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1 Dec, 2023 22:17

Farmers protest dog-eating ban plan (VIDEOS)

South Korean demonstrators reportedly planned to release dogs in front of the presidential office in Seoul
Farmers protest dog-eating ban plan (VIDEOS)

Hundreds of South Korean dog meat farmers took to the streets of Seoul to protest a proposed ban on their livelihood on Thursday, leading to clashes with police and three arrests, organizers told media on Friday.

Dozens of the farmers had allegedly brought dogs in cages with the intention of releasing them in front of the presidential office. Police, spotting the cages under blankets in protesters’ trucks, set up barricades to prevent them from unleashing their cargo on an unsuspecting public.

Videos posted to social media show farmers clad in matching red vests, chanting with raised fists, singing, and making speeches against the dog meat ban. Other clips show them shouting at yellow-jacketed police and trying to rush a crowd barricade. 

The ban, a ‘pet’ cause of First Lady Kim Keon Hee, would fully phase out the industry by 2027. It purports to compensate meat farmers for the loss of their business and would supply them with vocational training to transition to work in another industry.

Ju Yeongbong, a rally organizer and head of a dog meat farmers’ trade group, told Reuters the government had completely excluded them from negotiations on the bill. Farmers want to be directly compensated for relinquishing their animals and more time to wind down their operations, he explained, arguing that the meager compensation offered was completely inadequate for the loss of their livelihoods and the offer of training was irrelevant.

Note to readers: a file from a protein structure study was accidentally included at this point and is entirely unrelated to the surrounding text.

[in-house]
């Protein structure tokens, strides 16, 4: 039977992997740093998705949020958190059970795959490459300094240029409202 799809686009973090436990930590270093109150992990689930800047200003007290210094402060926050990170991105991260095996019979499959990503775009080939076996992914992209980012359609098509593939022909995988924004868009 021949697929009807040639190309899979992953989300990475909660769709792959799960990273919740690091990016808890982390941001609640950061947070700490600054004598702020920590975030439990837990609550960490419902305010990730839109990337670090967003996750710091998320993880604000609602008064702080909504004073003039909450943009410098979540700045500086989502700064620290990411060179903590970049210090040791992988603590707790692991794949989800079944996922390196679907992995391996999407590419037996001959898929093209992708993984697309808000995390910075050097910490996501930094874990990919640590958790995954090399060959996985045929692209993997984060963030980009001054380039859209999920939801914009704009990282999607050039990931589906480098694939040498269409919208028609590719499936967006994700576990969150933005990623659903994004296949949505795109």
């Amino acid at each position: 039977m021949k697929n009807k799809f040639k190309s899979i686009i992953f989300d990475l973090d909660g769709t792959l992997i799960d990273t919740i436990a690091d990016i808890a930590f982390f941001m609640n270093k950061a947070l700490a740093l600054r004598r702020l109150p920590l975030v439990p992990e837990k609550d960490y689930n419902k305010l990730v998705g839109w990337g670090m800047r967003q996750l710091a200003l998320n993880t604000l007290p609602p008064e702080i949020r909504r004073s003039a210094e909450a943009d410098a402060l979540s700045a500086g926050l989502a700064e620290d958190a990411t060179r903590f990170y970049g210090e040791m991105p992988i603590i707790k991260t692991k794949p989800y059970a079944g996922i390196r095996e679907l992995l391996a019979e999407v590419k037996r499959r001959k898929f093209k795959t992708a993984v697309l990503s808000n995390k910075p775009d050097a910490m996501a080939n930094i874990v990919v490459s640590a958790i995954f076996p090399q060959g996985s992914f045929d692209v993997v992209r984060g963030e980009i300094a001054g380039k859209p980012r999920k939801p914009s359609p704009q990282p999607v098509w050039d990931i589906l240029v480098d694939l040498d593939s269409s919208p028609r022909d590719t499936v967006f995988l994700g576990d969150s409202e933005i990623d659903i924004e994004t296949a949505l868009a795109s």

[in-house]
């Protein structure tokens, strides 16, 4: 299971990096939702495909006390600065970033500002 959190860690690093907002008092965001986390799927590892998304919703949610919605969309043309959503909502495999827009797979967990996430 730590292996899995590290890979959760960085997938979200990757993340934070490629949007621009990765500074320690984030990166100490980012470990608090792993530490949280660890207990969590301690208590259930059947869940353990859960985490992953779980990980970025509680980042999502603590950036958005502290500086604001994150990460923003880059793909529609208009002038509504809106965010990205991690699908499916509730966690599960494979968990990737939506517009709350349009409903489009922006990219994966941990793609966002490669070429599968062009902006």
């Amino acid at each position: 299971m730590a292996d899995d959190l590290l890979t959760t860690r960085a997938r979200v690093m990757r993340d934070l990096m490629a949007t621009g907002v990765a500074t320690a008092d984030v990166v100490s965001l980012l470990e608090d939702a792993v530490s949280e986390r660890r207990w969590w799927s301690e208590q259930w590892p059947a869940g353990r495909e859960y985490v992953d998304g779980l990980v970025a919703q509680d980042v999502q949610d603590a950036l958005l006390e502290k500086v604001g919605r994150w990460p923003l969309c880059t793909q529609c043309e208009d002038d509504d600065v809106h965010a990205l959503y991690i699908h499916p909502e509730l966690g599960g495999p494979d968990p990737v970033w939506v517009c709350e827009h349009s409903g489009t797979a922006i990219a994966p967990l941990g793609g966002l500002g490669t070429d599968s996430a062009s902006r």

Most dog meat industry workers are in their 60s and 70s, which means they are seeking retirement, not new occupations,” Ju explained. “Since few young Koreans eat dog meat, the practice will fade away in the next 15 to 20 years anyhow.

Dismissing the notion that eating dogs is barbaric, he pointed out that “all countries that have the tradition of animal husbandry have at some point eaten dogs and there are still countries where it is done.

Instead, he said, “it is a violent act of barbarism to deprive individuals of their right to eat.

Dog meat has declined in popularity in South Korea, especially among younger people. A Gallup poll conducted in 2022 revealed just 8% of respondents had eaten it within the previous year, compared to 27% who said the same in 2015, and fully 64% said they were against the practice.

However, there are still 1,150 farms where dogs are bred for food, 34 slaughterhouses, 219 meat distribution companies, and 1,600 restaurants that serve dog meat, according to government data cited by Reuters. 

In July, Ju’s organization set up tables to publicly cook and eat dog meat and serve it to passersby to protest animal rights activists’ efforts to ban canine consumption.